Rising summertime temperatures and blue skies are as freeing for Scooter and Spot as they are for you and me. However, while summer beckons pets and people alike to get out there and play, this freewheeling season also poses its own risks for four-footed adventurers. Fortunately, forewarned is always forearmed.
Here are some of our safety tips for the pet who is ready to take on the world this summer, but has that twinge of thunderphobia and a certain attraction for fleas and ticks.
1. Make sure your pet is microchipped
Summer invites free-roaming playtime for Fido, which unfortunately exacerbates the likelihood that he could stray too far from home while chasing that runaway kite. Microchipping acts as a high-tech form of insurance that your four-legged family member can be safely reunited should you become separated. Not all microchip scanners read all microchips, however. So before having the chip implanted, be sure to check with your local animal shelters to ensure that the type of microchip your vet is implanting is compatible with their scanners.
2. Be protective poolside
Don’t assume that your dog will take like a duck to water. Not all pooches are natural swimmers, so keep close watch over your dog as he’s lounging by the pool or lakeside. Pool water is also a far from nourishing way to relieve your pet’s thirst, as it contains chlorine and other chemicals that can cause stomach upset––be sure to keep plenty of fresh drinkable water nearby.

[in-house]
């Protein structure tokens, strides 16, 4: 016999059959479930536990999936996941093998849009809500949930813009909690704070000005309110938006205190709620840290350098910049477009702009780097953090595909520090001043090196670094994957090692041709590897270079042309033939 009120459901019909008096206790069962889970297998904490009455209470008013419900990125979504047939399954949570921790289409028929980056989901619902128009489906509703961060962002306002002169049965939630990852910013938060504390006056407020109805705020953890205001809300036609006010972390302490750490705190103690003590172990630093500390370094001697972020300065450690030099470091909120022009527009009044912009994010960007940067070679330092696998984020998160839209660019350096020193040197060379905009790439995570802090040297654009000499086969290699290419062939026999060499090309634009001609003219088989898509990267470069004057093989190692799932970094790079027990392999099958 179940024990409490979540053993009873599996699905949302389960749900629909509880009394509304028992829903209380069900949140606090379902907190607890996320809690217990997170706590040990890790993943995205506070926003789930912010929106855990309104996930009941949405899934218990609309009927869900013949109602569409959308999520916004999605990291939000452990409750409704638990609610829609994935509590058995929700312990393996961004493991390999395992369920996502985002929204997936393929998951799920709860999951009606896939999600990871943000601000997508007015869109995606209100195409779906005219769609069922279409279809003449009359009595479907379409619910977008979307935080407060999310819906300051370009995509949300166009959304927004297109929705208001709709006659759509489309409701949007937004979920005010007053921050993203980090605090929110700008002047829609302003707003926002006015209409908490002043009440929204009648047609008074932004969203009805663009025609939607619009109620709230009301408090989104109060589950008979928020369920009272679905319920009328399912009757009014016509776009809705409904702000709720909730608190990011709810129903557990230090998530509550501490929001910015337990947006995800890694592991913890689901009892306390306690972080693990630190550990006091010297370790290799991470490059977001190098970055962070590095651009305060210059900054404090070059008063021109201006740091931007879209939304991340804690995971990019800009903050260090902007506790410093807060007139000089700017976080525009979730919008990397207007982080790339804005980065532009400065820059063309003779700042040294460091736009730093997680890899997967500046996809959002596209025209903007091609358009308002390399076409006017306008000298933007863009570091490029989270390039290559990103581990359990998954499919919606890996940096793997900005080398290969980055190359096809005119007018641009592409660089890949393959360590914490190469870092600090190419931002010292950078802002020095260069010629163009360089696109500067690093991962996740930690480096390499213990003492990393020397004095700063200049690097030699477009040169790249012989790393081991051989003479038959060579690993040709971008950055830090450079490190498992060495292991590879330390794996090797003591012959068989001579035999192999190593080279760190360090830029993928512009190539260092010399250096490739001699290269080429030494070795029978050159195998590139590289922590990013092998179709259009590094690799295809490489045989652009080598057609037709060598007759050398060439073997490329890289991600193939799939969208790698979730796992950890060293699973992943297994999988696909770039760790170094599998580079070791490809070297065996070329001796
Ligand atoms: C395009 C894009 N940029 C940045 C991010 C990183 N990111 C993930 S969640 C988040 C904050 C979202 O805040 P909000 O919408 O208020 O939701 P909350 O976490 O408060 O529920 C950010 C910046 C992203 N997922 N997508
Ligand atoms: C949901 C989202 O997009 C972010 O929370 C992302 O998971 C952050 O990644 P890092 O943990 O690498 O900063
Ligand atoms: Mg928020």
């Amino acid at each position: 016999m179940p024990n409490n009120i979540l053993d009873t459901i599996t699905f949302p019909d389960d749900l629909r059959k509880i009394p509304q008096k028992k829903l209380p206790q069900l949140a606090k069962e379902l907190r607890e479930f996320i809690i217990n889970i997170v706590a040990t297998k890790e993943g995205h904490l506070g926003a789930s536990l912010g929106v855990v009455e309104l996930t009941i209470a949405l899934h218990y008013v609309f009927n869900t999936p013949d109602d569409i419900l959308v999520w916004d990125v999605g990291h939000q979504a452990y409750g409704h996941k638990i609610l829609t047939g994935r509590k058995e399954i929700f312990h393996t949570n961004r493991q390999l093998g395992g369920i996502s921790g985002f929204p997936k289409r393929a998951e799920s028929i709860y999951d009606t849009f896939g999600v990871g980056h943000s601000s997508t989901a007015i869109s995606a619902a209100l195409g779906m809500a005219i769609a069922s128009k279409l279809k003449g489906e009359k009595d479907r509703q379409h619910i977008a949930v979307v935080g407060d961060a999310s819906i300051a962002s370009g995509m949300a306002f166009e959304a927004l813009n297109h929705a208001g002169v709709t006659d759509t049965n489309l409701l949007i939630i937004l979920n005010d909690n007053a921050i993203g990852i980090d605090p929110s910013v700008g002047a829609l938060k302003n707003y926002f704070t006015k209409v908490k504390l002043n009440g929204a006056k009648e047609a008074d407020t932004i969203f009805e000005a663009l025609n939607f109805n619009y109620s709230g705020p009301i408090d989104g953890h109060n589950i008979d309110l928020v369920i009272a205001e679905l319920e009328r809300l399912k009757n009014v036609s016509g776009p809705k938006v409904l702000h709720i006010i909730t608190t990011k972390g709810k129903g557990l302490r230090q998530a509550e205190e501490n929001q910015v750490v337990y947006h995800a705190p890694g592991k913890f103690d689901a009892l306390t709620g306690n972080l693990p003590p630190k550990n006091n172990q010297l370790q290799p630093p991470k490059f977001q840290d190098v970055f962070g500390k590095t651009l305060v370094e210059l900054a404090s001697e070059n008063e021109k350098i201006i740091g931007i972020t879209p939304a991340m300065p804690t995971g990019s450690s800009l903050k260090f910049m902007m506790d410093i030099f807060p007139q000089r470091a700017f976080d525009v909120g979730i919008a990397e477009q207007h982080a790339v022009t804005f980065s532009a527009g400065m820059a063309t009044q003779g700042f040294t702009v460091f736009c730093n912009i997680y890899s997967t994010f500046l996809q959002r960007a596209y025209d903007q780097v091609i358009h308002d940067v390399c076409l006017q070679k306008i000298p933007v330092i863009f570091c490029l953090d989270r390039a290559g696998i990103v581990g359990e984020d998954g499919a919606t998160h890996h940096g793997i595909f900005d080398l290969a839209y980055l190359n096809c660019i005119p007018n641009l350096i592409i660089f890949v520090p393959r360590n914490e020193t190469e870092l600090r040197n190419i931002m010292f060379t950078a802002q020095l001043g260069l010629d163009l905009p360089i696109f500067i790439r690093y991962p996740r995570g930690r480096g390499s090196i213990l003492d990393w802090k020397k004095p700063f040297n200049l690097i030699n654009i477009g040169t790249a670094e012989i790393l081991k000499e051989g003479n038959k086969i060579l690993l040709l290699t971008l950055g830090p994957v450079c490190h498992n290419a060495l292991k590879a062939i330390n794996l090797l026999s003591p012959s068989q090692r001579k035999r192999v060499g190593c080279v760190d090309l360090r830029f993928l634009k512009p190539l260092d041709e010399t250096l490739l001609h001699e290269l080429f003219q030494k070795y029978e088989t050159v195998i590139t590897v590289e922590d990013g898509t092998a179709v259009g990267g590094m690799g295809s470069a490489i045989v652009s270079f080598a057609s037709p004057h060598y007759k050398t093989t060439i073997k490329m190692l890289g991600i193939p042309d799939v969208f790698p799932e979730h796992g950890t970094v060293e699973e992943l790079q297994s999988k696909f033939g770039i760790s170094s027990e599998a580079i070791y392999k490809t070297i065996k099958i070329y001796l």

3. Heat Protection
The danger of heat without sufficient relief to your pet is a real one. A dog, for instance, can withstand an elevated body temperature for only a brief time before suffering nerve damage, heart problems, liver damage, brain damage, or even death.
Possibly nowhere are dogs so endangered by the heat as when trapped inside a car. A study by Stanford University found that even on a mild 72-degree (Fahrenheit) day, the internal temperature of a car can skyrocket to a suffocating 116 degrees within an hour, even with windows cracked for ventilation. On an 85-degree day, a mere 10 minutes is necessary for the temperature inside a car to soar to 102 degrees, and 30 minutes for the thermometer to hit 120 degrees. The website MyDogIsCool.com allows you to type in your zip code to find out if it’s too hot in your area to take Rover on the road with you.
Even when your dog is comfortably placed outside the car, the heat can still catch up with the most energetic of pooches. So give your pet extra water when temps are topping 80 degrees and make sure Fido has a place of respite in the shade at all times when out and about.
And when you’re pounding the sun-baked pavement in your sandals, don’t neglect your dog’s tender, heat-sensitive paws, which can burn easily on hot asphalt and concrete. You may consider buying protective canine shoes if you can’t confine your pooch’s playful footsteps to the cooler grass.
Pets are also susceptible to heat exhaustion and heat stroke, so keep any workouts to the cooler early morning and evening hours on days that get your sweat on before you even get going. Signs of heat stress include heavy panting, glazed eyes, rapid heart rate, unsteadiness, vomiting, and a deep red or purple tongue.
And remember that pets can sunburn too. Sun-sensitive doggie noses and ear tips warrant pet-friendly sunscreen protection. Felines fond of windowsill perches can also benefit from sunscreen on their ear tips.